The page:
The art of drawing boots and shoes is taught in all college curriculums since it is logical to select subjects readily available to even the most cash strapped students. In fact, the older and more beat up a shoe the more character it has and sometimes that goes for humans as well. These drawing studies were created in the second semester of my Freshman year of York College in Queens NY, 1976.
My son Chris’ denim boots
The first drawing of boots, with the heel cropped on the bottom of the paper, either indicates an advanced notion of composition or the inability to judge the size of the paper. These were denim boots I bought for my son Chris and they made him the coolest kid in elementary school. The drawing is dated 3/7/1976.
This drawing was one of my first attempts at using a stick of Conte crayon. I had moved beyond using just the weight of the stroke to indicate dimension and had begun to include shadows and light source.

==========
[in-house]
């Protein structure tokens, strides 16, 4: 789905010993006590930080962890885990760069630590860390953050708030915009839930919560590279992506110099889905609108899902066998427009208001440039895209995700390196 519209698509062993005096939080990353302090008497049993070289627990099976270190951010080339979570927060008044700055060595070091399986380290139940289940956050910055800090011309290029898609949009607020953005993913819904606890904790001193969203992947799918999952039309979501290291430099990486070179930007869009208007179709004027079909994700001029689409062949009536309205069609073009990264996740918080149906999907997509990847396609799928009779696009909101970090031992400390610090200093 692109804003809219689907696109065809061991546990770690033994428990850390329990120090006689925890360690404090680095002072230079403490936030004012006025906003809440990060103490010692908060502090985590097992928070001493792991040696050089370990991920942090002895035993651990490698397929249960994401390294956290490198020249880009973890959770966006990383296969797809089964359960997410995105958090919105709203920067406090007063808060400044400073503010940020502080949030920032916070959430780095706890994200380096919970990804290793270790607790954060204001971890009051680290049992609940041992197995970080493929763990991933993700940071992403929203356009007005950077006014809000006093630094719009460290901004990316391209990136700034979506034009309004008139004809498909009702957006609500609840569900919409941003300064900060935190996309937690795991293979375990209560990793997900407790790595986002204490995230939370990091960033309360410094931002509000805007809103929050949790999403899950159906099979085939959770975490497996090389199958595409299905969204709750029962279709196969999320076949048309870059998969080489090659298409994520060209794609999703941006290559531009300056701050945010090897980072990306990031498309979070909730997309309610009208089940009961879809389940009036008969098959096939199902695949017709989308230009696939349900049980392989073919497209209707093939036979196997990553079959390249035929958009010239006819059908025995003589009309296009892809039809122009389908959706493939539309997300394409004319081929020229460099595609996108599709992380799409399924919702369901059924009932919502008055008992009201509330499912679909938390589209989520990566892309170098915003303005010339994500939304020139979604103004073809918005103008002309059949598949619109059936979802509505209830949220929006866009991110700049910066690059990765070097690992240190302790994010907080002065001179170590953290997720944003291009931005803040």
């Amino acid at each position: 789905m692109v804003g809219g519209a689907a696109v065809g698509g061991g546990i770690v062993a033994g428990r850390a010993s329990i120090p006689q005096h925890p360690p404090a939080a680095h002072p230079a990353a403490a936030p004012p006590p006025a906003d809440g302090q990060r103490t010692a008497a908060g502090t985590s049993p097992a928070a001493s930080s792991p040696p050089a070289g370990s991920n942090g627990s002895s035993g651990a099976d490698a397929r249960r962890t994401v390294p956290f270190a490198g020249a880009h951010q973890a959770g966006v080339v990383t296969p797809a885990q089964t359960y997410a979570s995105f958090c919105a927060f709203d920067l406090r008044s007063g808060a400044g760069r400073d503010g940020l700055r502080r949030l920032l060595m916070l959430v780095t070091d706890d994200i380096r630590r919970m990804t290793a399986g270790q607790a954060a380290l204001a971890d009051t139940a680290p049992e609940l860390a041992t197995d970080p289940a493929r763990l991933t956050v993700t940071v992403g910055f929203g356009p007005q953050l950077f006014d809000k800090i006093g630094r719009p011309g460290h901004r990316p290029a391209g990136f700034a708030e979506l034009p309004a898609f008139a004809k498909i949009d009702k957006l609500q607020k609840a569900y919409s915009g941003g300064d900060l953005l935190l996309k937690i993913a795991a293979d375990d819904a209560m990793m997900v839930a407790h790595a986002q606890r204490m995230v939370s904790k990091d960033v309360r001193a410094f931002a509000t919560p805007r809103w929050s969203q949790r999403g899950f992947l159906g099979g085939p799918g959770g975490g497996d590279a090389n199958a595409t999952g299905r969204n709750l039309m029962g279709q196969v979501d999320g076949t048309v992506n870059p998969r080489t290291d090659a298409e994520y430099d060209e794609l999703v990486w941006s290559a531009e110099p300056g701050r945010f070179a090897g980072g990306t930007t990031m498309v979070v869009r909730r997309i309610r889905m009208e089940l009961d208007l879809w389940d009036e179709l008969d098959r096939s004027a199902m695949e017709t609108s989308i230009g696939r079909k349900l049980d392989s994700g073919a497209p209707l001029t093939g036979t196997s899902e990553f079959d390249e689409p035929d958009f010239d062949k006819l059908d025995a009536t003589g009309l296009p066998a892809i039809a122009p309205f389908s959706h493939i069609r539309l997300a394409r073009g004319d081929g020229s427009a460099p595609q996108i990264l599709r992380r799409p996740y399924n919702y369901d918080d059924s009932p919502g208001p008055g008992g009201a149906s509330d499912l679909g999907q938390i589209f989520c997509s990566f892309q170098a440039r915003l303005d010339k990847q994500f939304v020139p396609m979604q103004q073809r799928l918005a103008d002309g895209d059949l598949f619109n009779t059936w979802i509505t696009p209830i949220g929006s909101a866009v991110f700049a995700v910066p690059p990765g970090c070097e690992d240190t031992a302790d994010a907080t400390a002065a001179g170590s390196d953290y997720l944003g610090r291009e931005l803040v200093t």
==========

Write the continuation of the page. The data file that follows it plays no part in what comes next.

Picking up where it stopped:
My Earth Shoes in a conte crayon drawing (without shoe laces)
Earth shoes were my footgear for most of the ‘70’s since they were comfortable and easy on my back. This conte drawing is lacking the completion the assignment probably called for but I was amused at seeing my shoes again for the first time in 30 years. In fact these shoes might be having a renaissance as I’ve seen them advertised in one of the flood of catalogs that show up at my door. This drawing is dated 3/8/1976, which makes it the day after the denim boots shown above and is probably the reason for their lack of detail.
Frye Boots in a wash drawing
The pen and ink study of Frye boots dated 3/11/1976 was a very early attempt at controlling an ink wash. The composition, in my mind, is more successful than the first two drawings since they utilize the format and dimensions of the paper with a greater sensitivity.
I have no recollection of whether these drawings were done in the classroom or as homework assignments. Given the length of time it would have taken for me to complete each of these drawings I presume most of the work would have been done on my dining room table after my sons went to sleep for the night.